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Electrofishing and fish health


A dorsal view X-ray of a rainbow trout revealing spinal fracture caused by electrofishing (source: N. G. Sharber).

As fish lovers and conservationists, we have a vested interest in maintaining fish health. As fisheries scientists, we have the responsibility of ensuring that our sampling techniques are as ethically transparent and non-invasive as possible. Many of us have moved from passive gear types, such as gill nets, to what are considered ‘less harmful’ methods, such as electrofishing. 

For many practicioners, however, electrofishing remains very much a dark art. This is understandable given the “very dynamic and complex mix of physics, physiology, and behavior” at play, but we must not fish without thinking. We must not fool ourselves into a false sense of security regarding (a) the scientific validity of our sampling or (b) the potential effects on fish health. Instead we must ask: are we hurting fish; if so, how so; and, if so, is the level of harm justifiable when compared to other gear types and the positive conservation outcomes?

In his 2003 report, Darrel Snyder, Colorado State University, began answering some of these questions, by first detailing the mechanics of electrofishing using field and power transfer theory, together with fish models. He then investigated the evidence relating to fish injuries in two main categories, non-spinal internal injuries and spinal injuries, and reviewed the response thresholds for various North American species, mostly salmonids. He found the latter group to be particularly susceptible to alternating currents. Direct current (DC) and low frequency pulsed DC (<30 Hz, the lower the better), in contrast, caused fewer spinal injuries and hemorrhages (p.98).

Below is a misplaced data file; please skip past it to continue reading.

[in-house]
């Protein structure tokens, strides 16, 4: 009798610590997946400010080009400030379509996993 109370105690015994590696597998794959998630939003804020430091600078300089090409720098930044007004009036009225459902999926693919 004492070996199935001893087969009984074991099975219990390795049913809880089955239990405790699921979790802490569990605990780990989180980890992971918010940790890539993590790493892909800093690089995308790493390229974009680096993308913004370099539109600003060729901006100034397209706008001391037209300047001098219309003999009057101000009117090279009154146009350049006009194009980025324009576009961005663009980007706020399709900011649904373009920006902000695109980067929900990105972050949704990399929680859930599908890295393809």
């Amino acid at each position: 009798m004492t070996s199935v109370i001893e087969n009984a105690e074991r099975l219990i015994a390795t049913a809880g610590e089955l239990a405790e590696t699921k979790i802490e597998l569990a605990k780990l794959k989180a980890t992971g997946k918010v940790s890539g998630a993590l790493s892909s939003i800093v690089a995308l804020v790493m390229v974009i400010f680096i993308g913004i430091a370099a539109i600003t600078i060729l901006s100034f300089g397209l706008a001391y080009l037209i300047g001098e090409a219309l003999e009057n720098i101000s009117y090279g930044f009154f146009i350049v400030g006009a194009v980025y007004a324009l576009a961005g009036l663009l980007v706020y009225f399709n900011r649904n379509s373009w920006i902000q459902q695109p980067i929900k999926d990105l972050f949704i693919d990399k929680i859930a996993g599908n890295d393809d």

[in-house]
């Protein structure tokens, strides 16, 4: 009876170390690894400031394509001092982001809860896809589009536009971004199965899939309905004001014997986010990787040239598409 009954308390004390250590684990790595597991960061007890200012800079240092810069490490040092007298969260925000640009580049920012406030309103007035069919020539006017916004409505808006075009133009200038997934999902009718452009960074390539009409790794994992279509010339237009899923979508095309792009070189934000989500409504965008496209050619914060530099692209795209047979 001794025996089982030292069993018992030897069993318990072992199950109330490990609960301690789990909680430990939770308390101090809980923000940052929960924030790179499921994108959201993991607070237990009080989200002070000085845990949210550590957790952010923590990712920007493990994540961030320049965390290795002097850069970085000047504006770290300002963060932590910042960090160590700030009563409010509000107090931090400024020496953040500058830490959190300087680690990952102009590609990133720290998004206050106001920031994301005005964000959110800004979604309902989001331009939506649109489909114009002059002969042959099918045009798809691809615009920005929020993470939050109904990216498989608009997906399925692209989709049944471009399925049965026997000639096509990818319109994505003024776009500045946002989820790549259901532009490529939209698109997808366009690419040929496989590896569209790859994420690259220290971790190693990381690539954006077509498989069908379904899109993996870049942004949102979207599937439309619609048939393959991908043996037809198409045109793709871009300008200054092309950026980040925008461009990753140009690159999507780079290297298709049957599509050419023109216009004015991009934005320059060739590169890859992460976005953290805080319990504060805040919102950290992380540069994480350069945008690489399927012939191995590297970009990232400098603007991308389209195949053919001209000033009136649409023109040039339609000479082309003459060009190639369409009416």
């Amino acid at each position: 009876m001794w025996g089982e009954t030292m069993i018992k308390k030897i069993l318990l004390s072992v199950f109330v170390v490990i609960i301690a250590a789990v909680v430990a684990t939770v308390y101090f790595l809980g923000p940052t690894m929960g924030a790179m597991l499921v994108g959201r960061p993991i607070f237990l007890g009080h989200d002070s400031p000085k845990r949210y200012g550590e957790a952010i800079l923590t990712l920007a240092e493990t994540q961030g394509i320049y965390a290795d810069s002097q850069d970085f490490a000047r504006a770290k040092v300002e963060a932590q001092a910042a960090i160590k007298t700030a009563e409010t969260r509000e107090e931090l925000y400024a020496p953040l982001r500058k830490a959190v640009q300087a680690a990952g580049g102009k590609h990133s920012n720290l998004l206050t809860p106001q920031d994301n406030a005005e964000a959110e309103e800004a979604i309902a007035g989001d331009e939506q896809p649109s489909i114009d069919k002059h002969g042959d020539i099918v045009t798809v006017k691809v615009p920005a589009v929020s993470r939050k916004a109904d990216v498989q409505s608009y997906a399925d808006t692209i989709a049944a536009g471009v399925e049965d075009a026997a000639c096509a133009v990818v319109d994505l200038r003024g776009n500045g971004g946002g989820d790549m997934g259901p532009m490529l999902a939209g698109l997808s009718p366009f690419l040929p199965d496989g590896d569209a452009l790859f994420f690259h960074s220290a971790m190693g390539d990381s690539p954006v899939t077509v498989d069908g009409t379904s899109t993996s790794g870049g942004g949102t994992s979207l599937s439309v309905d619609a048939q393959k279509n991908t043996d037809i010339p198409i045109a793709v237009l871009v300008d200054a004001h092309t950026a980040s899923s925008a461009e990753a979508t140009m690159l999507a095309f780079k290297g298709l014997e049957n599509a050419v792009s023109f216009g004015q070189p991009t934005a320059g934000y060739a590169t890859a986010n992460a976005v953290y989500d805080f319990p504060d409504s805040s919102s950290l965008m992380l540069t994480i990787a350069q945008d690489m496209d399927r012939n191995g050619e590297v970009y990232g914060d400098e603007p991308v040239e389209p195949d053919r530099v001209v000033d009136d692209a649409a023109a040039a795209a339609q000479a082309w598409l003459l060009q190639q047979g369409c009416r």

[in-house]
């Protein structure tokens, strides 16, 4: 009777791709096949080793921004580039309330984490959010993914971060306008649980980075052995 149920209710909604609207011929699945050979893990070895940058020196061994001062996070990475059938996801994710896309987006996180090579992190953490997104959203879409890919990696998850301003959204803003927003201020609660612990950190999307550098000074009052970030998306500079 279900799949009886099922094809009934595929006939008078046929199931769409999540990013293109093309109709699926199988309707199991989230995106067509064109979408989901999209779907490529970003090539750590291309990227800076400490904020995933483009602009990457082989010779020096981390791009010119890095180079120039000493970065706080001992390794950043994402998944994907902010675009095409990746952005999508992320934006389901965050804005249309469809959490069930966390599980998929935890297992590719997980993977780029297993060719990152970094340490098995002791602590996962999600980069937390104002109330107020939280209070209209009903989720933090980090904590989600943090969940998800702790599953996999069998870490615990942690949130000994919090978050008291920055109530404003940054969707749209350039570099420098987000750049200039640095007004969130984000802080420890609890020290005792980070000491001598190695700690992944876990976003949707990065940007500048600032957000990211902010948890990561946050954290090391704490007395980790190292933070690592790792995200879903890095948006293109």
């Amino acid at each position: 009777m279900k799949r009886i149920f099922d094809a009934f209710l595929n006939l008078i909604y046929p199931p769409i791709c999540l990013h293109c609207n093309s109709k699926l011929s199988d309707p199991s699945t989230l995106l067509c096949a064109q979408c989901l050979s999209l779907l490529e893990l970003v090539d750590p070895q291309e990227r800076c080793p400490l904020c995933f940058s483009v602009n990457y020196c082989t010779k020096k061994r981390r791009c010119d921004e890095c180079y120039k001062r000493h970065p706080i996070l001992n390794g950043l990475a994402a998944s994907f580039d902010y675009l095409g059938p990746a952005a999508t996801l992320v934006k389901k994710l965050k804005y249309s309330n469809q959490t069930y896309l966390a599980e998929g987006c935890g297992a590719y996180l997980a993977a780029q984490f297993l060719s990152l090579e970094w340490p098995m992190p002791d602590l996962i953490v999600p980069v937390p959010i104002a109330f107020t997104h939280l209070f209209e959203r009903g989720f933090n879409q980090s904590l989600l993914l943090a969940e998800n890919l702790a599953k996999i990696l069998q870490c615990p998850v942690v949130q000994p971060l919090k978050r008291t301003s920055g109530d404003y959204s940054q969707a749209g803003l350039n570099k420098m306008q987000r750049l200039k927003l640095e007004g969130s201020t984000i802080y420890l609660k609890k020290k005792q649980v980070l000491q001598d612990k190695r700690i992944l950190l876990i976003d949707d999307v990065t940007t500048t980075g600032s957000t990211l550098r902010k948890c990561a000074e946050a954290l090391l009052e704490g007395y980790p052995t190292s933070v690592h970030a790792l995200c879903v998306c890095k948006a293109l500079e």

Hemorrhages and associated tissue damage in a rainbow trout (source: N. G. Sharber).

Snyder also discussed the relationship between the spatial characteristics of electric fields and fish injuries. He suggested that reducing the area of most intense power (near the anode/s) may not reduce fish injuries, if the threshold for injury is, in fact, occurs at much lower powers (i.e., towards the outside of the field where fish exhibit a twitch response). He concludes:

Except in very severe cases, electrofishing injuries in fish heal and seldom result in immediate or delayed mortality. Instead, most electrofishing mortalities appear to result from asphyxiation due to extended tetany or poor handling. However, electrofishing injuries may significantly reduce subsequent growth, at least until they fully heal. When sufficiently severe, spinal injuries may affect physical appearance or swimming ability. Still, even for highly injury-susceptible species, such as the salmonindae, significant effects at the population level are unlikely except in the case of very small or very extensively and intensively sampled populations, as is sometimes the case for threatened and endangered species.

Electrofishing is a valuable tool for fishery management and research, but when resultant injuries to fish are a problem and cannot be adequately reduced, we must abandon or severely limit its use and seek less harmful alternatives. This is our ethical responsibility to the fish, the populace we serve, and ourselves.

Like the subject matter itself, Snyder’s text is complex. But, for experienced practicioners wanting to be more honest with themselves, this report is a great place to start. Can you address the knowledge gaps identified by Snyder as an add-on to your existing sampling?

Download Snyder’s report here.

The top photo shows a dorsal view X-ray of a rainbow trout revealing spinal fracture caused by electrofishing (source: N. G. Sharber).

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